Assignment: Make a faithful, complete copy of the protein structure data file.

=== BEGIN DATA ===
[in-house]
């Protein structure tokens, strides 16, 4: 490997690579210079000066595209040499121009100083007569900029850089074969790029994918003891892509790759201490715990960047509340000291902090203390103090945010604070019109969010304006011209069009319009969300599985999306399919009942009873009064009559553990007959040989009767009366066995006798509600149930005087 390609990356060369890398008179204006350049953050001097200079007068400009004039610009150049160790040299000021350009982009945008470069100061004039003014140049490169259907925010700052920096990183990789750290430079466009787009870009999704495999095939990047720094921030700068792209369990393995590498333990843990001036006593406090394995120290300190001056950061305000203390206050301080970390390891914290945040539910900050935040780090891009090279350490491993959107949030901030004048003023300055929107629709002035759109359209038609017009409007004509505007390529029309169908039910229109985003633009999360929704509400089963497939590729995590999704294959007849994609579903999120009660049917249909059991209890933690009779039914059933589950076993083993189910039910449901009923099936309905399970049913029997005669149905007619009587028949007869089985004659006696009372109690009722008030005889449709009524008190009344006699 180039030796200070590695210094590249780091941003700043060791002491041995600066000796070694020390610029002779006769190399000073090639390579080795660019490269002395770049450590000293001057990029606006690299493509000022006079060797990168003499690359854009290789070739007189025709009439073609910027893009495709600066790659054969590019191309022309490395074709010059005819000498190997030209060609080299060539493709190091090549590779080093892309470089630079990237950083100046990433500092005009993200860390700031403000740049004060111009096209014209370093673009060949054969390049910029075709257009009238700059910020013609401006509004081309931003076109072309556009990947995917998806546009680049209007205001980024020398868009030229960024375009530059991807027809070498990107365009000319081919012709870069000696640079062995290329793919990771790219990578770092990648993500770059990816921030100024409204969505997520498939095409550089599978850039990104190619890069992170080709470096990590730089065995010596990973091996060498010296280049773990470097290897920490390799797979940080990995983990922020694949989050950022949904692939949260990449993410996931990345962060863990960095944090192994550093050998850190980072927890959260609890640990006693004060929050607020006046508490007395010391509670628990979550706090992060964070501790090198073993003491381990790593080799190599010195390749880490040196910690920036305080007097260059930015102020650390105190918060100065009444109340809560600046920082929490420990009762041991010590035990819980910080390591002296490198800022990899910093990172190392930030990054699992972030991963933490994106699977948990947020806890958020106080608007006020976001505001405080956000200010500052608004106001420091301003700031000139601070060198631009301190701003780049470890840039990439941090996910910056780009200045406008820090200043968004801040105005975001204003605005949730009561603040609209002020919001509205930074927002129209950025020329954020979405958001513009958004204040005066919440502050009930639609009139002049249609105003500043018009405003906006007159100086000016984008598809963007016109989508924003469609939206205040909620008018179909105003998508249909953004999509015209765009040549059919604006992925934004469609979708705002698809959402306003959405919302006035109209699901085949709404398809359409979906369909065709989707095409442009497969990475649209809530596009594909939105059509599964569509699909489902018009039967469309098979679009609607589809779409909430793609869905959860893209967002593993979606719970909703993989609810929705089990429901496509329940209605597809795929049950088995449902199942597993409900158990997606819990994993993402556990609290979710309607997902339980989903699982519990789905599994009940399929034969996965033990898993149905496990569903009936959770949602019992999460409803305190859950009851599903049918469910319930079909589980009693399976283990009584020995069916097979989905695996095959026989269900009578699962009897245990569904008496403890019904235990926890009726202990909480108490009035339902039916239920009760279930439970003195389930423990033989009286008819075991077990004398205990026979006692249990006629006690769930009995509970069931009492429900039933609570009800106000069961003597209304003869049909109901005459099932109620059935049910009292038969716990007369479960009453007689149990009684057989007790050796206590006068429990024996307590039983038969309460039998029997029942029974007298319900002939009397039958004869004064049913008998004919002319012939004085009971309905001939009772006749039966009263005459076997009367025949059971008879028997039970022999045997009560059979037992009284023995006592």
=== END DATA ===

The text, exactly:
[in-house]
């Protein structure tokens, strides 16, 4: 490997690579210079000066595209040499121009100083007569900029850089074969790029994918003891892509790759201490715990960047509340000291902090203390103090945010604070019109969010304006011209069009319009969300599985999306399919009942009873009064009559553990007959040989009767009366066995006798509600149930005087 390609990356060369890398008179204006350049953050001097200079007068400009004039610009150049160790040299000021350009982009945008470069100061004039003014140049490169259907925010700052920096990183990789750290430079466009787009870009999704495999095939990047720094921030700068792209369990393995590498333990843990001036006593406090394995120290300190001056950061305000203390206050301080970390390891914290945040539910900050935040780090891009090279350490491993959107949030901030004048003023300055929107629709002035759109359209038609017009409007004509505007390529029309169908039910229109985003633009999360929704509400089963497939590729995590999704294959007849994609579903999120009660049917249909059991209890933690009779039914059933589950076993083993189910039910449901009923099936309905399970049913029997005669149905007619009587028949007869089985004659006696009372109690009722008030005889449709009524008190009344006699 180039030796200070590695210094590249780091941003700043060791002491041995600066000796070694020390610029002779006769190399000073090639390579080795660019490269002395770049450590000293001057990029606006690299493509000022006079060797990168003499690359854009290789070739007189025709009439073609910027893009495709600066790659054969590019191309022309490395074709010059005819000498190997030209060609080299060539493709190091090549590779080093892309470089630079990237950083100046990433500092005009993200860390700031403000740049004060111009096209014209370093673009060949054969390049910029075709257009009238700059910020013609401006509004081309931003076109072309556009990947995917998806546009680049209007205001980024020398868009030229960024375009530059991807027809070498990107365009000319081919012709870069000696640079062995290329793919990771790219990578770092990648993500770059990816921030100024409204969505997520498939095409550089599978850039990104190619890069992170080709470096990590730089065995010596990973091996060498010296280049773990470097290897920490390799797979940080990995983990922020694949989050950022949904692939949260990449993410996931990345962060863990960095944090192994550093050998850190980072927890959260609890640990006693004060929050607020006046508490007395010391509670628990979550706090992060964070501790090198073993003491381990790593080799190599010195390749880490040196910690920036305080007097260059930015102020650390105190918060100065009444109340809560600046920082929490420990009762041991010590035990819980910080390591002296490198800022990899910093990172190392930030990054699992972030991963933490994106699977948990947020806890958020106080608007006020976001505001405080956000200010500052608004106001420091301003700031000139601070060198631009301190701003780049470890840039990439941090996910910056780009200045406008820090200043968004801040105005975001204003605005949730009561603040609209002020919001509205930074927002129209950025020329954020979405958001513009958004204040005066919440502050009930639609009139002049249609105003500043018009405003906006007159100086000016984008598809963007016109989508924003469609939206205040909620008018179909105003998508249909953004999509015209765009040549059919604006992925934004469609979708705002698809959402306003959405919302006035109209699901085949709404398809359409979906369909065709989707095409442009497969990475649209809530596009594909939105059509599964569509699909489902018009039967469309098979679009609607589809779409909430793609869905959860893209967002593993979606719970909703993989609810929705089990429901496509329940209605597809795929049950088995449902199942597993409900158990997606819990994993993402556990609290979710309607997902339980989903699982519990789905599994009940399929034969996965033990898993149905496990569903009936959770949602019992999460409803305190859950009851599903049918469910319930079909589980009693399976283990009584020995069916097979989905695996095959026989269900009578699962009897245990569904008496403890019904235990926890009726202990909480108490009035339902039916239920009760279930439970003195389930423990033989009286008819075991077990004398205990026979006692249990006629006690769930009995509970069931009492429900039933609570009800106000069961003597209304003869049909109901005459099932109620059935049910009292038969716990007369479960009453007689149990009684057989007790050796206590006068429990024996307590039983038969309460039998029997029942029974007298319900002939009397039958004869004064049913008998004919002319012939004085009971309905001939009772006749039966009263005459076997009367025949059971008879028997039970022999045997009560059979037992009284023995006592």